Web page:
Author: Kim Dae-jung
2-vol. set | Hardcover | 234*158mm
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|>>>This book is written in Korean.|
About This Book
Late Kim's autobiography chronicles life of big man
The late President Kim Dae-jung was a man who symbolized the checkered modern Korean history.
He lived through it, defined it and very often suffered it. The 2000 Nobel Peace Prize winner known as the "Nelson Mandela of Asia" left a lengthy legacy and controversies, including an autobiography coming out Saturday to mark the one-year anniversary of death.
"We don't know what President Kim was foreseeing," said Park Jie-won, the Democratic Party floor leader and one of Kim's closest aides, during a press conference at the Kim Dae-jung Presidential Library in Seoul Thursday."But he'd always told us to publish his autobiography after he passed away. We regret that his wish has somehow come true." Park noted that the members working on the autobiography and the publisher wanted the book to get published while Kim was living.
The "Kim Dae-jung Autobiography" marks the conclusion of a 6-year endeavor to chronicle the late president‘s life. Kim started preparing for the book in 2004, one year after leaving the Blue House. He completed 41 interviews with his publication team from 2004 to 2006. Kim Taeg-kyen, an editorial writer at the Kyunghyang Daily News, whom the late president chose to be the writer of the book, wrote the first copy based on the interview transcripts.
Throughout 2008 and right up to his hospitalization in July 2009, Kim polished the drafts and verbally requested to add missing information. His wife, Lee Hui-ho, then finalized the text and wrote the introduction, as a letter to her late husband.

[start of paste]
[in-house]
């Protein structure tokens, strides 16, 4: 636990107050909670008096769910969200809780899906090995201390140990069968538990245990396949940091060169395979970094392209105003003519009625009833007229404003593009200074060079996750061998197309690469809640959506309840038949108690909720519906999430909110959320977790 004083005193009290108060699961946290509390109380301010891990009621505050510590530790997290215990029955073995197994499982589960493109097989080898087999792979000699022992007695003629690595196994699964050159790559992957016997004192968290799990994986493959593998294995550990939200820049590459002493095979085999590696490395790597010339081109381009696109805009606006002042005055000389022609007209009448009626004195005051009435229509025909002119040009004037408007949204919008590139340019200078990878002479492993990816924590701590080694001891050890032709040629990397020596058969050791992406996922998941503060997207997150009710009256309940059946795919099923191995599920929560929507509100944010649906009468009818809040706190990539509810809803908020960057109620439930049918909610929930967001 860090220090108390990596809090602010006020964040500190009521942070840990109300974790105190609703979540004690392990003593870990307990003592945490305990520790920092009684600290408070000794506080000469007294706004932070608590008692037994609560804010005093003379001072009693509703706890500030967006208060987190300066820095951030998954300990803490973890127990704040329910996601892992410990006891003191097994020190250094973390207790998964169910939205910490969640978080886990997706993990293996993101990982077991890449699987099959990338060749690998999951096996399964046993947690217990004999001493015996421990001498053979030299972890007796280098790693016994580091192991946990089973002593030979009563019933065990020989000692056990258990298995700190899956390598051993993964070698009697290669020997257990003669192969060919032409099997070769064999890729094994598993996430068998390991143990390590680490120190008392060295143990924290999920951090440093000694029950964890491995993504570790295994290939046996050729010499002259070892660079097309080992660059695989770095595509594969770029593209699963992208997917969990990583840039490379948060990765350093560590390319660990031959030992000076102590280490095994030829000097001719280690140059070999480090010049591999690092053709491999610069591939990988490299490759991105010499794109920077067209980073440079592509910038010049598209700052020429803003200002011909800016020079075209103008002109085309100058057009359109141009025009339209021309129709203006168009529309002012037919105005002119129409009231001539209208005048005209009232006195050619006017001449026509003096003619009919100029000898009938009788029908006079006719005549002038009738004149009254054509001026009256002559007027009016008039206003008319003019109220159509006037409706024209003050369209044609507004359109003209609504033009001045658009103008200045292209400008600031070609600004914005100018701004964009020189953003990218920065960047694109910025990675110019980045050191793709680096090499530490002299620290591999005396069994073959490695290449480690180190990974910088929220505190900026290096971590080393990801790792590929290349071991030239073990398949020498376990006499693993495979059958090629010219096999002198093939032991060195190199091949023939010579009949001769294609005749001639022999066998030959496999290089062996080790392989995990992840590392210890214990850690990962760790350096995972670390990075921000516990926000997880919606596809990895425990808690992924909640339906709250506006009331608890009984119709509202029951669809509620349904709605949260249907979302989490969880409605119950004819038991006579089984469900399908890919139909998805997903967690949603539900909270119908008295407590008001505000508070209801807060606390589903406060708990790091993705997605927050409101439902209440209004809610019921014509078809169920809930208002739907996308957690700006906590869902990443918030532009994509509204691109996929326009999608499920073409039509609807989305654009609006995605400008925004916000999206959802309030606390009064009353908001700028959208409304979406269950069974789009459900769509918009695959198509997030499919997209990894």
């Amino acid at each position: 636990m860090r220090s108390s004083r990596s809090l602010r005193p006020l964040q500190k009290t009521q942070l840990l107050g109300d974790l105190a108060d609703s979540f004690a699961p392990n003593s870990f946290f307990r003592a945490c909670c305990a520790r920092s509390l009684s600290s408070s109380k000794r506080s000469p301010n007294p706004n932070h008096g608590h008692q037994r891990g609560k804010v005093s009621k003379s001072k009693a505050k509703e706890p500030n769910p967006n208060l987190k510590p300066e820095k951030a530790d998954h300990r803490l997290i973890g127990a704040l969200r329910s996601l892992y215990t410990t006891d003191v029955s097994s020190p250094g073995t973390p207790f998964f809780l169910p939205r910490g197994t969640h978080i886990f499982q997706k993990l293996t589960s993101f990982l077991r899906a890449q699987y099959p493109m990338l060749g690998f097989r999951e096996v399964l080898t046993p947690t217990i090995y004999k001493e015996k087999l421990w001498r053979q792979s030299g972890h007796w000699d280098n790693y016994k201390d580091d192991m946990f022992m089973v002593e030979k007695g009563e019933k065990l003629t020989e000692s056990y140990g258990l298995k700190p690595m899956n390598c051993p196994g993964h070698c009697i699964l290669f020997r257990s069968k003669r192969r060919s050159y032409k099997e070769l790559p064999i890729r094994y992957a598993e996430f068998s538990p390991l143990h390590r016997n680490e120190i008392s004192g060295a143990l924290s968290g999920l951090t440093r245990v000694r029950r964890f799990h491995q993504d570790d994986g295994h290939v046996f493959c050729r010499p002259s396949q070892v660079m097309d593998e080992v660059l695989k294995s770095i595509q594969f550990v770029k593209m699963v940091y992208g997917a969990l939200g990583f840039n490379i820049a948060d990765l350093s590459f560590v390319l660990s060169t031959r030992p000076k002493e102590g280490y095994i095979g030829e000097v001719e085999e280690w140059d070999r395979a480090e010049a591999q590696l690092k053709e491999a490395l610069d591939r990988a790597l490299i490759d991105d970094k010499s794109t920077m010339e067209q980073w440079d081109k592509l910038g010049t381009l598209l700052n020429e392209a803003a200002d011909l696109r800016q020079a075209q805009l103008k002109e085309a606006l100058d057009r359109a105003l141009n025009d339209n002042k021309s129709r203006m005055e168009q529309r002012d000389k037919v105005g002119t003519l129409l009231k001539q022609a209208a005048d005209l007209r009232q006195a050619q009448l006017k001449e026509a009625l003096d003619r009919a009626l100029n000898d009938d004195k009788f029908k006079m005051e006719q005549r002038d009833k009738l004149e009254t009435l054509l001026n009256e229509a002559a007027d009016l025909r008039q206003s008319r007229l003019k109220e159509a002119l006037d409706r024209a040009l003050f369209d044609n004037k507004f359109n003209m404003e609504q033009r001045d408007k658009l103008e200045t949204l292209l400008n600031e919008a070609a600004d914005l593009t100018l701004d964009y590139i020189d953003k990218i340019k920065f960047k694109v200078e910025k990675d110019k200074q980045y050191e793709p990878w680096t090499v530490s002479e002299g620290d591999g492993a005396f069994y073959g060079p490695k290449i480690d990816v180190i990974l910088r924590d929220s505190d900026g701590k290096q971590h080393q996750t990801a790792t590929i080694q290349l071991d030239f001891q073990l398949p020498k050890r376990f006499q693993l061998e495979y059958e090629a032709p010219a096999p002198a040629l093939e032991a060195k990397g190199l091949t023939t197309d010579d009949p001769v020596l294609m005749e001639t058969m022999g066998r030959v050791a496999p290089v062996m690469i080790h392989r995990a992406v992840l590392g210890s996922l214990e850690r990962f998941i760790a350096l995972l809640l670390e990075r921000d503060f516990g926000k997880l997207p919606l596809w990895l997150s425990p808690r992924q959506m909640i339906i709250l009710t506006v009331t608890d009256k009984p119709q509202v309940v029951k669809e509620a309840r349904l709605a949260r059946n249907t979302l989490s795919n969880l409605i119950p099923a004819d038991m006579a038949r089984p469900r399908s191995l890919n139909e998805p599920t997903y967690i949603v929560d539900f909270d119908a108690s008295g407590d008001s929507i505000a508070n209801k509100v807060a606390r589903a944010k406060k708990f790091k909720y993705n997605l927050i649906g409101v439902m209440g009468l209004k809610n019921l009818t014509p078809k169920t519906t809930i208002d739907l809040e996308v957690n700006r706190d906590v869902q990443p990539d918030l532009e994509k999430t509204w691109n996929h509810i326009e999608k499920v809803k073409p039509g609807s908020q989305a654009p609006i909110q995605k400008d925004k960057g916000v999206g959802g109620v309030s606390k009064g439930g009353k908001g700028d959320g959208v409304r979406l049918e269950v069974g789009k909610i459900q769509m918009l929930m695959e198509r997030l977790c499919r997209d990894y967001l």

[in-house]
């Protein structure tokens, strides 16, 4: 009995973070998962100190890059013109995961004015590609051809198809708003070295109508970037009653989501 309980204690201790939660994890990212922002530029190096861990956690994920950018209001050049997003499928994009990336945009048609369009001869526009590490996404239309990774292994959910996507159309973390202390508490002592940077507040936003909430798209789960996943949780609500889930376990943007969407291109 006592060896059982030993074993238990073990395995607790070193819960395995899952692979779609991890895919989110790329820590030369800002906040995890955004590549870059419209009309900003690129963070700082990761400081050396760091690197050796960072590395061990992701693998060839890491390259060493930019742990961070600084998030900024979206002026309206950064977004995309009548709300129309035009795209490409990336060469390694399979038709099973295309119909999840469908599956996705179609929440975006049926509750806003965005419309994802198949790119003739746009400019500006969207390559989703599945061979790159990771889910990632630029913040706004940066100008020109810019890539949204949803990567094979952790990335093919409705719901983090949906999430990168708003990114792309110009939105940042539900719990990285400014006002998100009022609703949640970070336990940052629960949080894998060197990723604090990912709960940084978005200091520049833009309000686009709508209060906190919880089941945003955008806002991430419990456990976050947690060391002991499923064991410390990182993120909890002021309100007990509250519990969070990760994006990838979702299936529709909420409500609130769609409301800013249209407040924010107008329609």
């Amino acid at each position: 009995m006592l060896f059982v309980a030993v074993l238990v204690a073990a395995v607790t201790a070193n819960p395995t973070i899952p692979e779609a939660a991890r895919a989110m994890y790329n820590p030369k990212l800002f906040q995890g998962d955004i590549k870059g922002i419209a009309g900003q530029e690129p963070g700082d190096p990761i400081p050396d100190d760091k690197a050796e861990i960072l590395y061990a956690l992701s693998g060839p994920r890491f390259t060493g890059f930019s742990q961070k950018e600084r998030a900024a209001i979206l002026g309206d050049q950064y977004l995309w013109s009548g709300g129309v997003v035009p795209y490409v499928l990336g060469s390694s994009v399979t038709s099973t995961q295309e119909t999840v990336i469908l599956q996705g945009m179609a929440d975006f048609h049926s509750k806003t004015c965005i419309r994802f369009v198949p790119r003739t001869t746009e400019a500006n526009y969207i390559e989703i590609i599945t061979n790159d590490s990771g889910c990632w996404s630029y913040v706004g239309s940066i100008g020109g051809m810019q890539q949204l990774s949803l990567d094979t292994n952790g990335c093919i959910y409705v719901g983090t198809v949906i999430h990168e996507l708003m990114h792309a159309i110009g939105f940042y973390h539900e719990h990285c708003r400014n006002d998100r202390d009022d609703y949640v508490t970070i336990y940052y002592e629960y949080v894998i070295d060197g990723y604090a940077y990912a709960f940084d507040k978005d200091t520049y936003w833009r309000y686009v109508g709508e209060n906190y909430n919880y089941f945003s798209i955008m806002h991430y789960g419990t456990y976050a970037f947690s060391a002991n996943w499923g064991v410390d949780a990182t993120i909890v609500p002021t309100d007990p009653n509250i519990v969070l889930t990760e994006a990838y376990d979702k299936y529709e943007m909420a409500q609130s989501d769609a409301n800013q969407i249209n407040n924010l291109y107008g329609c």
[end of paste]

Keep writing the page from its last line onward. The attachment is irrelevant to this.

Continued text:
"I think of the 47 years we‘d shared everyday," Lee wrote. "I've always loved you and respected you. I will love you and pray for you till the day I die."
The former first lady appeared calm and collected at the press conference. "If this book can inspire many people, especially the young children, that would make my late husband very happy," she said.
"I hope to see this book being translated into many different languages, make differences in more people‘s lives, and especially contribute to the world peace," she added.
The autobiography consists of two parts. The first part deals with his early life as a country boy under Japanese colonial rule to his unyielding political journey for Korea's democratization. It includes his kidnapping at the hands of KCIA agents for his criticism of President Park Chung-hee's authoritarian rule in 1973, and the death sentence he received in 1980 under the Chun Doo-hwan administration.
Kim Sung-jae, executive director of Kim Dae-jung Presidential Library, said modern Korean history is incomparable. "President Kim had gone through the colonial Japanese rule, Korean War, military authoritarianism and even economic crisis," he said at the press conference.
"For the young, the book will be a guide of hope. For the academics, it will be a rare historical material. For politicians, it will be a political handbook. And for the international public, it will be a treasure that reminds them of what it really means to protect democracy and human rights."
The second part of the book reflects on Kim's Blue House years from 1998-2003, and the remaining years till his death. Kim's handling of the economic crisis, the "sunshine policy" of engagement toward North Korea, the historic summit with the North Korean leader Kim Jong-il in 2000 and hosting of the 2002 FIFA World Cup fill the pages.
Kim's personal accounts of his mother and wife, nostalgic thoughts on his hometown, critical view of the Lee Myung-bak government and memories of meeting Kim Jong-il both humanize Kim.
"President Lee visited me when he was a presidential candidate," Kim wrote in the book. "He told me a few times that he agreed with the sunshine policy. I saw him as a pragmatic person, and believed he wouldn‘t go against the broad general thought. It seems like he doesn't understand what ‘pragmatic' means, which is for the larger good for the public, universally."
The book is currently being translated into Japanese. It will be translated into English, Chinese and many other European and South East Asian languages.
The conference ended with a screening of video footage of Kim giving an interview.
The book will be available in stores starting July 31.
By Claire Lee (firstname.lastname@example.org)
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